I am in love with all of these girls with shaved heads and big almond eyes. We stare at one another like sisters. At least I do.
I take photographs of me with my African sisters and they are excited to see themselves on my smart phone. “That’s me!” “That’s me!” “Yes,” I say. “Beautiful.” And they are.
We’ve taken the bus named Malcolm X up to Nyoconga – where WE-ACTx leads programs for children with HIV and AIDS, or whose family members are infected. A year ago these children were listless. Today, we walk in to find them dancing and singing. And we are invited to join in. David and Pretty lead the activities. They are called “Peer Parents” – appropriate as many of these children are orphans, many taken in by other families. It is hard to imagine how they feed another mouth. But they do.
The younger children want to touch us. Sit on us while playing a version of Duck Duck Goose. I am taken by a girl about 13 (She may be older. Many appear younger due to malnutrition and stunted growth.). She is wearing a black skirt and a red, shiny shirt with buttons. I have one like it in green at home. I don’t want to leave her. I cannot say why. My heart hurts when we get back on Malcolm X and wave. I think of Rabbi Beth in Seattle asking me if I am going to bring a baby home from Rwanda. I understand how this happens.
After lunch we go to the Kigali Memorial Center (National Genocide Memorial). I have read just enough of Philip Gourevitch’s “We Wish to Inform You That Tomorrow We Will Be Killed With Our Families: Stories from Rwanda” to not be surprised by what I am learning. I rent the audio companion and read the screens in English, French and Kinyarwanda. I break down in the room dedicated to the children murdered in the genocide. Softly. There are photographs of children with simple details. Favorite Food. Favorite Drink. Best Friend. Known For. How Killed. Machete. Grenade. Thrown against a wall. On a post is a small glass plaque – a quote from a child survivor. He says that he looks for his brothers in the market still. But he will never see them. So simple. So real. So utterly human. And I cry.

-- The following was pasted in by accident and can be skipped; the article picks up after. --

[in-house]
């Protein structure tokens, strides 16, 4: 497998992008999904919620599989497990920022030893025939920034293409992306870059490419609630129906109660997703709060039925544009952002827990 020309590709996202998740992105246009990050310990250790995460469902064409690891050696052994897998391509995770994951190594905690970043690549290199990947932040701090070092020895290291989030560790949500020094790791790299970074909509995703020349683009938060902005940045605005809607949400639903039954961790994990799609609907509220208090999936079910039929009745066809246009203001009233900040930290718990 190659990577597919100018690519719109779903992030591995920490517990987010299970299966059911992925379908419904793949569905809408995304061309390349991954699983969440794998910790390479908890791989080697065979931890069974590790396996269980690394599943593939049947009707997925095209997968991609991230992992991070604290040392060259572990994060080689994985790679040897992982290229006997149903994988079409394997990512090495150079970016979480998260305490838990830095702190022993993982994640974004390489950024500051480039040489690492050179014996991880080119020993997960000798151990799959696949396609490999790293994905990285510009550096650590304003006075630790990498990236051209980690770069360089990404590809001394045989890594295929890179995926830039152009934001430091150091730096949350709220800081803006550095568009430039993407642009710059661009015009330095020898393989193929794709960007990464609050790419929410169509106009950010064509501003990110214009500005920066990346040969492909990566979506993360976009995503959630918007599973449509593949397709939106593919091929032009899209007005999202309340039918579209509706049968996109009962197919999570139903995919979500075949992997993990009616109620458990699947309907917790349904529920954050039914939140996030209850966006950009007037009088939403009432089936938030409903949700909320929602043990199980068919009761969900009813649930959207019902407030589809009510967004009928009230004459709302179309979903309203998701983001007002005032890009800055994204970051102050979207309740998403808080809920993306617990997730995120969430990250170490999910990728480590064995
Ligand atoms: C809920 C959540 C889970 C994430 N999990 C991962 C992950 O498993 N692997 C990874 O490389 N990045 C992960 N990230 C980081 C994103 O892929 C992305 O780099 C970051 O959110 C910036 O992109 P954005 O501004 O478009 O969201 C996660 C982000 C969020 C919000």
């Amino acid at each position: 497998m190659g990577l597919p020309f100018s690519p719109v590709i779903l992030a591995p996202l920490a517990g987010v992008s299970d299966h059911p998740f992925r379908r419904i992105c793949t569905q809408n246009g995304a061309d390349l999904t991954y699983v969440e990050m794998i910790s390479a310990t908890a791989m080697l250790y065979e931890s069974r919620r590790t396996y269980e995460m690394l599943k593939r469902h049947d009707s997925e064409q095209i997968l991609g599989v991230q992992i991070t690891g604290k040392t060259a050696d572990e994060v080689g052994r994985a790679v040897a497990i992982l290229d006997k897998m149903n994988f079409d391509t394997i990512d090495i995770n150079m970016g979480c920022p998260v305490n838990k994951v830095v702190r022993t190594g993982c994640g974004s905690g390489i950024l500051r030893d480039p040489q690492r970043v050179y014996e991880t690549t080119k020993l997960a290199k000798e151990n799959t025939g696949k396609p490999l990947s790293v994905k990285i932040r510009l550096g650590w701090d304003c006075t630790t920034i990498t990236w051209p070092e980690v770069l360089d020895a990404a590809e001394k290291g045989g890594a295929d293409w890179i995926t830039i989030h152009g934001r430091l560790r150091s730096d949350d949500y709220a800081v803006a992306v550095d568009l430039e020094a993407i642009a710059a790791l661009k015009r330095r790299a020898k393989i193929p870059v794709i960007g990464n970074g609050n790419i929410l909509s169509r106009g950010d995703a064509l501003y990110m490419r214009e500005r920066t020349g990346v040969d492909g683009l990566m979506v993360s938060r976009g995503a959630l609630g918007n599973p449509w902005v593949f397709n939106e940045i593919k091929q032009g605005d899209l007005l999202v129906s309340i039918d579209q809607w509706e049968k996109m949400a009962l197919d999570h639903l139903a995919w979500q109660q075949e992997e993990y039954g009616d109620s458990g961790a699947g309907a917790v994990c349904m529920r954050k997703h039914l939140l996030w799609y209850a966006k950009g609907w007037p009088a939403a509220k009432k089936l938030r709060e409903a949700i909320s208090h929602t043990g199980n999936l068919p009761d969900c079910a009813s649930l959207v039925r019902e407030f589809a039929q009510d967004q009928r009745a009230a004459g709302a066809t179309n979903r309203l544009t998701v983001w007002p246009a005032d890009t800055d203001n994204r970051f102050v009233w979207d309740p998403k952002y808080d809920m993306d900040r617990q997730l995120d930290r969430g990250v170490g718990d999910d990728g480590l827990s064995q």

One of the young girls on our trip is also crying. She is 16. Her mother is not here, but her aunt is. Some of the group seem overly concerned about her tears. We walk to the bus together and I tell her that I am a cryer too. I put my arm around her and tell her it is good that she cries. It means she feels. We talk all the way to our next destination. She agrees that she will journal about this and will call her mother. She tells me she is glad to talk with me.
We get lost trying to find William’s studio. He is the painter who led us in creating a mural at WE-ACTx the day before. Up and down red dirt roads riddled with potholes. Trash ground into the grass at the side of the street. Several cell phone calls later we are at the studio cooperative where William and other artists paint and show their work. We have stumbled across the “it happening” in Rwanda art. I am told so by Kate, a gallery owner from London putting together a show for Emmanuel. He is beautiful and charming with tightly wound, skinny dreadlocks. He speaks perfect English. I buy a small painting from another artist in the co-op — apparently he is well known. It is the first piece I see. My rabbi comments it has a Picasso feel. It reminds me of sitting naked with my arms wrapped around my knees. Many of us buy art. One woman commissions a piece. The artists take the larger works off their wooden frames and roll them up for traveling. The will be re-stretched in the States. The artists invite us to their opening next Saturday. We are excited, as we will be here and can attend. I take a photograph with Emmanuel and Kate says “Isn’t he gorgeous?” I agree. “Come back next week for the opening…who knows what will happen,” she says. And we giggle like the shaved-head schoolgirls in the street.
We wait for Malcolm X for a long time. Mark, our bus driver, has gone to pick up a woman from Nairobi, Kenya. She has ridden a bus for 2 days to get here. Her sister lives in Chicago and knows participants on our trip. They were separated during the genocide in 1994, when the elder was 8 and the younger was 4. They only recently learned that the other is alive. She joins us for dinner. Just as Gourevitch writes, she speaks in shorthand – “Before.” Before the genocide.
She tells me a little over her story over Indian food and promises, “I will tell you my story tomorrow.”
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